‘There’s basketball gods’: Shockers sitting on the NCAA Tournament bubble


Marshall Sunner

Wichita State freshman Tyson Etienne starts to drive towards the paint during the first half of the game against USF on Feb. 20 inside Charles Koch Arena.

From the moment he stepped foot on campus, Wichita State freshman Tyson Etienne stressed the importance of a Shocker return to the NCAA Tournament. From the moment players were made available to media at media day, Etienne pledged that the Shockers wouldn’t be heading back to the National Invitational Tournament.

We are a tournament team. And we are a deep tournament team.

Etienne’s pledge seemed to be coming true. Wichita State looked to be a lock for the NCAA Tournament come March. They started out 15-1 with a lone blemish coming to a now-nationally ranked West Virginia team. They rose to be the No. 16 team in America and were projected to be as high as a three-seed in the tournament.

Then they fell into a slump.

The Shockers have lost six of their last 11 games. At their highest, WSU was ranked No. 8 in the NET rankings. Now, the Shockers have free-fallen to No. 43. In one day, after an upset loss to Temple and their worst loss of the year to Houston, the Shockers fell 15 spots. They’ve also fallen to be one of the last eight teams in the tournament and are on the edge of potential fallout.

When asked if his team knew the importance of the last four games, Head Coach Gregg Marshall was blunt.

“You don’t think they know?” Marshall said during his weekly press conference on Tuesday. “Most of them can read. We had a 3.29 GPA in the fall. Academics and reading comprehension are not our problem. I think they know.”

Out of these four games, the Shockers have just one more game against a Quadrant I team — Memphis — which will go a long way on Selection Sunday if they win. The others, Temple (QIII), SMU (QII), and Tulsa (QIII), will be less of a factor. But at the end of the day, they have to find a way to win the upcoming games.

“Just win as many as we can,” Marshall said. “It basically comes down to that. We’re 20-7 now, no bad losses, we have to win as many of these games as we can. That’s what I keep telling them.”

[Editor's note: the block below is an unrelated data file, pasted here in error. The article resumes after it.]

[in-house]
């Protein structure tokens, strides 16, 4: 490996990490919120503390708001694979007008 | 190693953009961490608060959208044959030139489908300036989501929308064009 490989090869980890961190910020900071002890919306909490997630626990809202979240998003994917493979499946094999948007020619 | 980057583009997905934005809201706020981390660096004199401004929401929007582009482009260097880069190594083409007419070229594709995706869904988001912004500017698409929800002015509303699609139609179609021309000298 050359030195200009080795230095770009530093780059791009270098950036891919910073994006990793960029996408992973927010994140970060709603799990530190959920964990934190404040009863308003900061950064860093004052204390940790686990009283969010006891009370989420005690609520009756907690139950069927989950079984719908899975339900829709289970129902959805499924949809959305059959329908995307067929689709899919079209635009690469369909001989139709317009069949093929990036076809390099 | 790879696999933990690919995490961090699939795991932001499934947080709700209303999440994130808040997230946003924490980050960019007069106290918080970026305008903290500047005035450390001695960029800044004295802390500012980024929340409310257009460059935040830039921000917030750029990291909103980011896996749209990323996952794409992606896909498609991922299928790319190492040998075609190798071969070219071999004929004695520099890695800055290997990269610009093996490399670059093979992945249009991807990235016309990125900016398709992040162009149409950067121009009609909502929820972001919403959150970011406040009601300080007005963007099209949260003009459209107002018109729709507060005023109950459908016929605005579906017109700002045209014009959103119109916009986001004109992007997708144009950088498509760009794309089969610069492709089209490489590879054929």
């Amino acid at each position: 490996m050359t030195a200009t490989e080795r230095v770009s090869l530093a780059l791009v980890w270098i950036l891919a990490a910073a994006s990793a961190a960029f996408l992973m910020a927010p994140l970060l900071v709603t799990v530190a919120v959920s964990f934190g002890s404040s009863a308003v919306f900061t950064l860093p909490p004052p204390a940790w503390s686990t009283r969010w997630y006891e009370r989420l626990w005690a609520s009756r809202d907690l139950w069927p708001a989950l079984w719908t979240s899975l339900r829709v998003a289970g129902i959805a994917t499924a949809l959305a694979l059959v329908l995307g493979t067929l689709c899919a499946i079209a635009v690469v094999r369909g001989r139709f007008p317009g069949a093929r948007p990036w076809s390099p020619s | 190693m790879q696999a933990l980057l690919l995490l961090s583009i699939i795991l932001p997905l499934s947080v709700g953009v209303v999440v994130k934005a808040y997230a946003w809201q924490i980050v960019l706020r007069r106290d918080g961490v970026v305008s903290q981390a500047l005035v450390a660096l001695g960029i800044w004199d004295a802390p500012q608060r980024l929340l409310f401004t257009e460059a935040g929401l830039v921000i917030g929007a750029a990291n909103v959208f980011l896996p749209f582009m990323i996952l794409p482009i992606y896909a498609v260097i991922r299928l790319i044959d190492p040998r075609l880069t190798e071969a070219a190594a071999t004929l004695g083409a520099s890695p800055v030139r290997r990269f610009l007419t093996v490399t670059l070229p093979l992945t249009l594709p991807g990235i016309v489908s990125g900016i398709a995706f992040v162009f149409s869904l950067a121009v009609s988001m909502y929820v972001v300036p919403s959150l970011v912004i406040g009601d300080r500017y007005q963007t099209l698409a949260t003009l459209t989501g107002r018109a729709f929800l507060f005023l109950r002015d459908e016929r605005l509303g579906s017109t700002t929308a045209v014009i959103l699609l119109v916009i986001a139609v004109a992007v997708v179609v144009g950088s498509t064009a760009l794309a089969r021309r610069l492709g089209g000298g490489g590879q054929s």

With the Shockers now fighting for their tournament lives, the once safe team isn’t so safe anymore. Joe Lunardi, ESPN’s Bracketologist, always keeps in mind a team’s record against other potential tournament teams when it comes to Selection Sunday. Lunardi is now becoming worrisome of the Shockers, who are just 1-5 this year against potential tournament teams.

The lack of quality wins could end up coming back to hurt WSU. It’s two best wins according to NET — the main metric system the selection committee uses to pick teams into the tournament — are against Oklahoma State and UConn, both teams that aren’t projected to make the field of 64.

Wins against Oklahoma and Memphis hold less respect when it comes to the eyes of the committee. At one point this year, when Virginia Commonwealth was garnering national recognition, Marshall believed the win could end up being one of the best of the year for WSU. Now, the win against the Rams doesn’t look as impressive as VCU has fallen to 17-10 on the year.

The schedule, which appeared tough to start the year, isn’t helping the Shockers out at all. WSU has just the 89th hardest strength of schedule on the year, and their out-of-conference strength of schedule ranks even worse at No. 163 in the country. Their opponents average NET ranking is 153, and their average NET win is just 152.

But it’s not the Shockers’ strength of schedule that has Marshall worried. It’s the team’s maturity and toughness.

“Going into this year, I said this early and often. I really didn’t know [what to expect],” Marshall said. “As young as we were, and last year we won 17 until the postseason, so we’re a little bit ahead. I thought we would be better, but I didn’t know how much better.

“The things that I have questioned about this team early on were maturity and toughness and I still have questions about that.”

Marshall has the team he is going to finish this season with, though — there’s no changing that. Even through the recent struggles, the Shockers have yet to fall out of the bracket picture. But the team still has business to take care of, and it all starts with Thursday’s rematch against Temple.

Marshall said he hopes his team can get back to their winning ways against the Owls.

“I hope so,” he said. “There’s basketball gods, and sometimes those things even out over time.”

Etienne said the upcoming stretch will be revealing.

“It is going to show our character and our resiliency,” he said.